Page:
None of this would ever happen in Canada. I remember a neighbor who was a Canadian postal carrier. If the weather was bad, he would throw the mail into his car and call it a day. He was supposed to work until 4 p.m. every day, yet he was often in the pub with his cronies by 2 p.m. If he got caught, he would be suspended. The union would quickly come to his rescue and he would be back to work the next day. Even though he was seldom sober, he was never fired. He had lifetime employment at Canada Post but did not have to work.
Contrast this with a letter sent to me from Coalinga California last Friday. It arrived at my house on Tuesday. The letter was picked up by a rural postal carrier and taken to a small town postal station, then shipped to Bakersfield. Magically, it went from Bakersfield to Hamburg Pennsylvania in three business days. Considering the complexity of the route and the distances involved, this is fantastic service.
Our politicians are constantly attacking the Postal Service. It must work as they continue to be reelected. As I write this, Congress is considering a $34 billion bailout for the USPS. So far, they have only considered two solutions. The first is to close 3,700 post offices, eliminate Saturday deliveries, and possibly only deliver mail 3 days a week. Conversely they can subsidize the USPS to save the post offices and the jobs of the postal employees. For some reason they omitted the best solution. Simply raise the cost of a stamp. I would gladly pay 60 cents for a stamp if doing so prevented post office closures, staff layoffs, service downgrades and permitted the USPS to remain financially independent of the federal government.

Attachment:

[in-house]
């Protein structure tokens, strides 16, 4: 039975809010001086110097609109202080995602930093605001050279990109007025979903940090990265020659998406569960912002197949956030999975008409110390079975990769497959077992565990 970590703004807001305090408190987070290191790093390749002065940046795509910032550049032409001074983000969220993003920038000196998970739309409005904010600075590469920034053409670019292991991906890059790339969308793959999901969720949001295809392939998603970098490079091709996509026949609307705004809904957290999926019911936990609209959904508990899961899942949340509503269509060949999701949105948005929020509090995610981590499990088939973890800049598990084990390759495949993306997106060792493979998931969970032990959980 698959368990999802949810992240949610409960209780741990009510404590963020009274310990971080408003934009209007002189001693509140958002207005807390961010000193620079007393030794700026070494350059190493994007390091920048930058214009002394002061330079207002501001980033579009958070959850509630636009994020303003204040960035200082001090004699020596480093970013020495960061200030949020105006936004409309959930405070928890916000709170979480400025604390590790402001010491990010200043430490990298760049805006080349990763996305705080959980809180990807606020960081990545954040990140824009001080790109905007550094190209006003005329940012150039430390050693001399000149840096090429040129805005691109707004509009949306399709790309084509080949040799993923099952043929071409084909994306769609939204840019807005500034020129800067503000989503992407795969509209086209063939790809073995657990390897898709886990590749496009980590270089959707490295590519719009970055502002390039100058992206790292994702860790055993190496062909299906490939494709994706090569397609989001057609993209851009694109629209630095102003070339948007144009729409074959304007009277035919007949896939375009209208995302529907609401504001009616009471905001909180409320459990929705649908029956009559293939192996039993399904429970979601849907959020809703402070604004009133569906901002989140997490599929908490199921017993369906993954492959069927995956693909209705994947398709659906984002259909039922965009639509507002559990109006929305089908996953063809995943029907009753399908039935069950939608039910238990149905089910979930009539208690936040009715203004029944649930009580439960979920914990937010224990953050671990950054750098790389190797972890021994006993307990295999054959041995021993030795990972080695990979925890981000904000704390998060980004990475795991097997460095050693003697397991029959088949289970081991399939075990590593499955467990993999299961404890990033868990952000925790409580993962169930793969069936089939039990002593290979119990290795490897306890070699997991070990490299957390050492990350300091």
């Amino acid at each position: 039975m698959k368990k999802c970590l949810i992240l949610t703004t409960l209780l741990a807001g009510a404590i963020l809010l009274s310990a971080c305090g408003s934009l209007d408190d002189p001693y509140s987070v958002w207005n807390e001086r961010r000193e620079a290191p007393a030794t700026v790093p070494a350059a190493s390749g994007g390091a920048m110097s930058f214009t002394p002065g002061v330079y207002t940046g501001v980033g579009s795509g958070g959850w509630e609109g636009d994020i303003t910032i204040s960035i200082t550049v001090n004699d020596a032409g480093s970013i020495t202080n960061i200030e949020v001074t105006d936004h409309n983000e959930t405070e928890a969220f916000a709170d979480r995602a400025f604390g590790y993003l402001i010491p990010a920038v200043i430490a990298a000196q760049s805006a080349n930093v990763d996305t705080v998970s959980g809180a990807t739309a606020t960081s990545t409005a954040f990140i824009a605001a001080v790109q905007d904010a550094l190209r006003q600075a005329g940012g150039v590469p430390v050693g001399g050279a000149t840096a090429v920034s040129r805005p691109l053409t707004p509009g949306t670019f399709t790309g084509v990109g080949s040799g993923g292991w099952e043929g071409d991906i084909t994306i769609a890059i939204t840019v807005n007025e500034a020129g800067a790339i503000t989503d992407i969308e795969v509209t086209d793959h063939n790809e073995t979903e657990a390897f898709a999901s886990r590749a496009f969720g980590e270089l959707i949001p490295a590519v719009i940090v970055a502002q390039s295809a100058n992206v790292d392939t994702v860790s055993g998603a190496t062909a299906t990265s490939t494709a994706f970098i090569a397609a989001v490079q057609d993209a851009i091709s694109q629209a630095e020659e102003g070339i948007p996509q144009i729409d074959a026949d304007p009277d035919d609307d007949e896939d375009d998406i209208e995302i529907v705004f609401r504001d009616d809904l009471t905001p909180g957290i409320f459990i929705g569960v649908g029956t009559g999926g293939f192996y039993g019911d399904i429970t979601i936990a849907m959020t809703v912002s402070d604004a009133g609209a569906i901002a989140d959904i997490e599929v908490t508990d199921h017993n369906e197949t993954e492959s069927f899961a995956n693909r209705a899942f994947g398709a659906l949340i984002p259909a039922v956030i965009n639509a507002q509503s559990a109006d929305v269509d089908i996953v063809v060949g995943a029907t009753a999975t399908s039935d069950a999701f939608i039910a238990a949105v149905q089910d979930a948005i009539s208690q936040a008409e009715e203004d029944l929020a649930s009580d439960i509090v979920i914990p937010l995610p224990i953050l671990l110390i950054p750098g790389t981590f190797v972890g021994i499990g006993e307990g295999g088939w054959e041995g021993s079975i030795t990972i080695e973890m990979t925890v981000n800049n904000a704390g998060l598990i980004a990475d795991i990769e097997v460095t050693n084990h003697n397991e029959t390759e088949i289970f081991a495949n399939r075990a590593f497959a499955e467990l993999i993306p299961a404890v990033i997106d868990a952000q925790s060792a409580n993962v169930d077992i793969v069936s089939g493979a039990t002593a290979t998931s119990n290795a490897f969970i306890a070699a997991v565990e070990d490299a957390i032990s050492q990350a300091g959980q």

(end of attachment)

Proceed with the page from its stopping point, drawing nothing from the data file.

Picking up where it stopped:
Bulk rates could be raised from approximately 14 cents per unit to 30 or 40 cents a unit. If junk mail were more expensive to deliver, then maybe they would stop mailing it to me. Even though I use a service to opt out of mail lists, I still get enough junk mail use up a quarter of a garbage pail. (To opt out, go to https://www.catalogchoice.org/dashboard ). If everyone else gets the same amount of junk mail, imagine the impact on our landfills! Only higher costs will deter the use of bulk mail that floods our homes with useless advertisements.
It is time to recognize the United States Postal Service for what it is: a highly efficient, well run, low cost mail service. The next time you go into a post office or see your carrier, I suggest you thank him or her for their service. Postal workers are often falsely accused of poor service. It is time to let them know we appreciate them and we value their service.
© 2012 Gordon Smith - All rights Reserved